“And expected me to falter and die. Or come crawling back to you.”
“Yes.” Snape’s voice is barely a whisper. “That night, I knew that you should not die. I finally accepted that I could not change the past, but I could change how I treated you now.”
Harry considers that, then nods briskly. That’s more honest than he expected, and it doesn’t make any kind of claim on him or bleat about kindness the way he thinks Dumbledore would—if the need for an apology ever occurred to him. “Fine. Then I’m going to go to the Leaky Cauldron for the summer.”
It’s a gesture of trust, and Snape turns to face him at once, obviously recognizing that. “That must be where you spent the last summer.”
“Yes.” Harry holds his gaze. “If you tell Dumbledore this, or if he reads it out of your mind, I’m going to make you regret it.”
The threat actually makes Snape relax, which is twisted enough that Harry wants to laugh. “I have mastered Occlumency as well as Legilimency, and even the Dark Lord, who has more raw power but less finesse than Albus, never read the truth out of my mind. Only when he took my blood and used a certain ritual did he discover anything.”
Harry nods. “Fine. Then I’m leaving now.” He heads for Snape’s Floo, and Snape shows him where the powder is.
Snape doesn’t say anything to him, but stands back and watches him. Harry allows it but doesn’t look back as he tosses the powder into the fire and says, “The Leaky Cauldron!”
Tom welcomes him, and even though it’s annoying to have to put his wand aside, Harry is still pleased about his summer circumstances. He is pretty sure that he knows enough now to attempt the Defense NEWT before he goes back to Hogwarts, and so he signs up for the summer one, the day after his birthday.
He spends his days revising and reading, again, and maintaining a pleasant enough owl-correspondence with Ron and Neville. Both of them offer him little tidbits of information, the kind that are less likely to get them in trouble if Voldemort or Dumbledore find the owls. That’s fine with Harry.
Neville is the one who sends him a short letter halfway through July: Completely forgot that you probably didn’t know this. 7 H.
Harry stares at the letter in silence for a long moment. But he’s sure he knows what Neville means. Seven Horcruxes.
And with the diary and the thing in the Room of Requirement and Nagini and the Horcrux in Harry himself, Harry has destroyed four.
Harry grimaces a little. He hopes that the information Neville is reporting is accurate. Or rather, he hopes that Dumbledore got this one right when he decided that seven was the true number. It’s not like Neville would know outside of that. He’s just reporting what he heard Dumbledore say or what he told him.
Three more, Harry thinks, standing up and looking out the window of his room into Diagon Alley. The people walking there are cautious, and not all the shops are open, but it’s actually better than it was around Christmas. Voldemort and his Death Eaters haven’t been seen and haven’t done anything since the night they attacked Hogwarts.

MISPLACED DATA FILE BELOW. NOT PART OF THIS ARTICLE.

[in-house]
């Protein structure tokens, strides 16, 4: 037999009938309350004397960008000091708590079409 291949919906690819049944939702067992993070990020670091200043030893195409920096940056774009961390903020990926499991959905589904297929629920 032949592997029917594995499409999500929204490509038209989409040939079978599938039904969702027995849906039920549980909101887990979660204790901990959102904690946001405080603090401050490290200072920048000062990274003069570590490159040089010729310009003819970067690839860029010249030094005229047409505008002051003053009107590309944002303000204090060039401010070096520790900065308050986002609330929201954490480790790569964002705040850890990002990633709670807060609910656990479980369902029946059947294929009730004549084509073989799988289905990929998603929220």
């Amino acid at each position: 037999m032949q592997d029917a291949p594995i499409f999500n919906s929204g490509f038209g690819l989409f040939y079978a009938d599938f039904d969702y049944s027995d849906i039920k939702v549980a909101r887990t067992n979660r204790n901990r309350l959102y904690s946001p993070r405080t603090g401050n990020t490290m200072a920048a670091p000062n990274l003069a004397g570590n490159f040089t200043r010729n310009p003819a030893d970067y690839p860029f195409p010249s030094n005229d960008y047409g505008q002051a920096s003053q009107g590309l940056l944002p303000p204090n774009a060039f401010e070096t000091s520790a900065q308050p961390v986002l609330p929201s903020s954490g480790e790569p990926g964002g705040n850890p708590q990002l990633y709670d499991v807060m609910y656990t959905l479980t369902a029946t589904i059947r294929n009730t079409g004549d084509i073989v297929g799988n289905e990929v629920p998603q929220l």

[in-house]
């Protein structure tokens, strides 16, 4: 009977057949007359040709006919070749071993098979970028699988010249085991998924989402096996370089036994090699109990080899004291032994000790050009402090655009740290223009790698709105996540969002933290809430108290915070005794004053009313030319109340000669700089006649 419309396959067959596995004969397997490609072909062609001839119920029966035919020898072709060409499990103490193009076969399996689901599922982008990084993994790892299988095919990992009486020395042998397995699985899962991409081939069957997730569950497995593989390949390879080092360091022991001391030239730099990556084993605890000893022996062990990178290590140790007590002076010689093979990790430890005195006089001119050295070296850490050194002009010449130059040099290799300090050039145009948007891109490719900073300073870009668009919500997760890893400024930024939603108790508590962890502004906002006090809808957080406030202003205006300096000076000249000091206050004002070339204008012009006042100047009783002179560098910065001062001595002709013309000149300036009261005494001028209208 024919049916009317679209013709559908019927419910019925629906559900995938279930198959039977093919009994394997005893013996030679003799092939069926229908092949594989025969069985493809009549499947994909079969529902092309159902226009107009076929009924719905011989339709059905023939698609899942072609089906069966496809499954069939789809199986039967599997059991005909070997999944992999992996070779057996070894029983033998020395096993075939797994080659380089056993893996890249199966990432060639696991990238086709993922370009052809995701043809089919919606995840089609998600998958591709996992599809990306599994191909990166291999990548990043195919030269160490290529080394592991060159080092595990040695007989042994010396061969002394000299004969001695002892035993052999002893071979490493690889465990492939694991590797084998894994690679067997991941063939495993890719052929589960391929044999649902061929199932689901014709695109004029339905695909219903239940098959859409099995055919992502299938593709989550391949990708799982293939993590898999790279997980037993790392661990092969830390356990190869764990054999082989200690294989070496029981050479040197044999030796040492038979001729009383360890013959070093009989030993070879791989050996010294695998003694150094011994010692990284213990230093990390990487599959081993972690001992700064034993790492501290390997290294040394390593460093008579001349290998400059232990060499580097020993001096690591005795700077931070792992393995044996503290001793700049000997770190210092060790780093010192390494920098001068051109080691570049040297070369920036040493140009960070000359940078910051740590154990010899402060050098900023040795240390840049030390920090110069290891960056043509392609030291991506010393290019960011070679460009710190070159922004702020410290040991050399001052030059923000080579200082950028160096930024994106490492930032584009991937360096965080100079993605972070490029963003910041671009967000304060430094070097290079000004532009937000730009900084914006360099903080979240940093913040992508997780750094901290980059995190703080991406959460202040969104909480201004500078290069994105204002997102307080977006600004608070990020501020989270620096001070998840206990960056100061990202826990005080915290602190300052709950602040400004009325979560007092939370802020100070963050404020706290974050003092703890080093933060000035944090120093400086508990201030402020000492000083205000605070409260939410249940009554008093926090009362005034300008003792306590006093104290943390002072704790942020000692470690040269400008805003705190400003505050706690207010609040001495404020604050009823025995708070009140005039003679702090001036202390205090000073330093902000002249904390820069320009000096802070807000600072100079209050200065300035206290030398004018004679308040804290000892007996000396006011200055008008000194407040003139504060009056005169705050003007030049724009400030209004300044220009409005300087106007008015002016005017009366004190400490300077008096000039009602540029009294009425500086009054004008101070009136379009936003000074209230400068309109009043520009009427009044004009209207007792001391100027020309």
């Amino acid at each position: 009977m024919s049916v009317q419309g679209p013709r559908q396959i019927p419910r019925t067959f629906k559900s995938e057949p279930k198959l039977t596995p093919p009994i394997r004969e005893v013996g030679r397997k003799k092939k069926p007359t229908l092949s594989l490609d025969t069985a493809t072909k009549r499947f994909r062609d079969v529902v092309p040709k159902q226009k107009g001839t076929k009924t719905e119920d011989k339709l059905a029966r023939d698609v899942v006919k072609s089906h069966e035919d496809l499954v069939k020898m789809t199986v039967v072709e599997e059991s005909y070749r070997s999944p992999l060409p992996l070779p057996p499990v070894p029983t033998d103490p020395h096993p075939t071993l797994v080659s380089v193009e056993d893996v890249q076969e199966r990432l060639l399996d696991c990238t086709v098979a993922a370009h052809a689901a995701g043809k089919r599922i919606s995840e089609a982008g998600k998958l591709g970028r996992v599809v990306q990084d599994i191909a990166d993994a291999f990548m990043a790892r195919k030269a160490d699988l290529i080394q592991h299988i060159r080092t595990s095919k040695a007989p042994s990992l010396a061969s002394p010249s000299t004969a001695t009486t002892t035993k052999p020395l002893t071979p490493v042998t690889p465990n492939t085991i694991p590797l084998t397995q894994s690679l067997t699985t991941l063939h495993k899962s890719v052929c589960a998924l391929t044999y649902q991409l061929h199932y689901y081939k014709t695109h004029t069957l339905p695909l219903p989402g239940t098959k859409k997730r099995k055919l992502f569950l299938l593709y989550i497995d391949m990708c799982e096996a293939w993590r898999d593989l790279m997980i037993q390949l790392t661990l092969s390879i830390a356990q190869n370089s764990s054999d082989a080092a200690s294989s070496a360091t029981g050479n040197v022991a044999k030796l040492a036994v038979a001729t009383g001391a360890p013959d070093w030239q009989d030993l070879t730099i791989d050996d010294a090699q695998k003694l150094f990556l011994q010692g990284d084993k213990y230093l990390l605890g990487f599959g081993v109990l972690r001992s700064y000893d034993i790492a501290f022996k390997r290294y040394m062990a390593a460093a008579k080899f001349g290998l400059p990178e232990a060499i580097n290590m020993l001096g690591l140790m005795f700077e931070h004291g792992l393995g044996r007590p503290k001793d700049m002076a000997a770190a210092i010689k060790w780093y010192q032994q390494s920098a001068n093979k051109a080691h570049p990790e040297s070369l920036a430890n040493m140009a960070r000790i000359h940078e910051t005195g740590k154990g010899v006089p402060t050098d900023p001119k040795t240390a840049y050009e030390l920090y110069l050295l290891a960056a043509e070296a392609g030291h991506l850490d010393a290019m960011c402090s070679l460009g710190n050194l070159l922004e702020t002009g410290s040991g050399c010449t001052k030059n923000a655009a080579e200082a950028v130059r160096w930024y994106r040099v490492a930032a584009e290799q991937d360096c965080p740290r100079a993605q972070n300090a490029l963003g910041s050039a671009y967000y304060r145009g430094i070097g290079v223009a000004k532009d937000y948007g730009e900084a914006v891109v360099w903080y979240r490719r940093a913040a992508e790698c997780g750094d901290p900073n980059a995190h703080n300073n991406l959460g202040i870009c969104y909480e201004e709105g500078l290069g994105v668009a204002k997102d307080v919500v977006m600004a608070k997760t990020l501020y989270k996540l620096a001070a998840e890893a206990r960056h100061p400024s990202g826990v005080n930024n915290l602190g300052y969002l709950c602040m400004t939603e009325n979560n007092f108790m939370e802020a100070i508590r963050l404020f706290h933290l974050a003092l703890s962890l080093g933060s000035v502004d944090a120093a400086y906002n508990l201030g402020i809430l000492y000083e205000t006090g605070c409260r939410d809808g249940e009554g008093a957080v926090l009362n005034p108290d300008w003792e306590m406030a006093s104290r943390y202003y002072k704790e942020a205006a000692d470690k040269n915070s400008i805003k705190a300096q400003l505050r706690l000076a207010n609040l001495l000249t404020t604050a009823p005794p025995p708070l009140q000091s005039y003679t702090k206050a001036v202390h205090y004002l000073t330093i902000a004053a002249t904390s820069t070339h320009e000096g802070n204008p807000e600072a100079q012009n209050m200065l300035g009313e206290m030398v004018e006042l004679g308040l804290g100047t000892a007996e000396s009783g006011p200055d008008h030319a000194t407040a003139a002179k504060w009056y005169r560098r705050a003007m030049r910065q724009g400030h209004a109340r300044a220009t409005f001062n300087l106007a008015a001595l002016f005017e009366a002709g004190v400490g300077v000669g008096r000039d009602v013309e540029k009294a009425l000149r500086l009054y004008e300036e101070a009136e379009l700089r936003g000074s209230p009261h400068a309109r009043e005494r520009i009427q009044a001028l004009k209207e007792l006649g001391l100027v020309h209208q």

Where would they be? What would they be?
The problem is Harry doesn’t know. The diary is something Voldemort owned when he was a boy, and Nagini was a living snake. The others might be childhood belongings or snakes, too, or maybe other living beings. Harry can’t make any progress on destroying them until he has that knowledge in his head.
Why should I destroy them? Why should they be my responsibility?
Harry lets his lips twist a little. It shouldn’t, and he doesn’t technically have to claim it now that Dumbledore and the others have left him out of things. But it’s like the way he defended people at Hogwarts. Innocents will still suffer if Voldemort lives.
But at the moment, I don’t have any ideas.
And one thing Harry has learned is not to waste time. He goes back to revising some of the spells that are almost certainly going to show up on the Defense written exam.
On July thirty-first, Harry walks through Diagon Alley to Gringotts with a blinding grin on his face.
He gets a few cautious looks, but he’s still wearing his hair long and his glasses charmed a different color, so not many people recognize him. The ones who do seem to consider whether he might use his “mysterious fire,” as the Prophet calls it, on them, too, and draw aside.
The goblin who stares at Harry is as impassive as all of them have been since he surrendered the Potter name. “What do you want?”
“An appointment with the Officer of Names,” Harry says, and hands over the twenty Galleons that he knows the appointment will cost.
The goblin’s eyes widen for a second, showing unexpected grey depths in the yellow, and then narrow. “Are you of age?” Only of-age wizards can choose a new surname without parental approval, which is the sole reason Harry has waited this long.
“Today is my seventeenth birthday.”
The goblin grunts as if to say he’ll be checking on that, then jerks the Galleons off the counter with a clawed fist. “Come, then.”
Harry is led back through a labyrinth of small, twisty corridors, although he has a charm on his wand that will let him find the way out again if he needs to. The Officer of Names turns out to have a huge door with blood-stained axe gouges on it that Harry looks at politely. The goblin who escorted him back here seems disappointed he doesn’t have more of a reaction, but throws open the door and announces, “A human to see the Officer of Names!”
Behind the door is the largest office, and the largest desk, Harry has ever seen; it’s more than three times the size of Dumbledore’s. Harry steps in and walks ups to it, ignoring the fact that it’s black, looming over him, and holding a goblin behind it who sits more than ten feet above his head.
“I thought my name was Harry Potter,” he says. “It’s not. I have come to claim a new name.”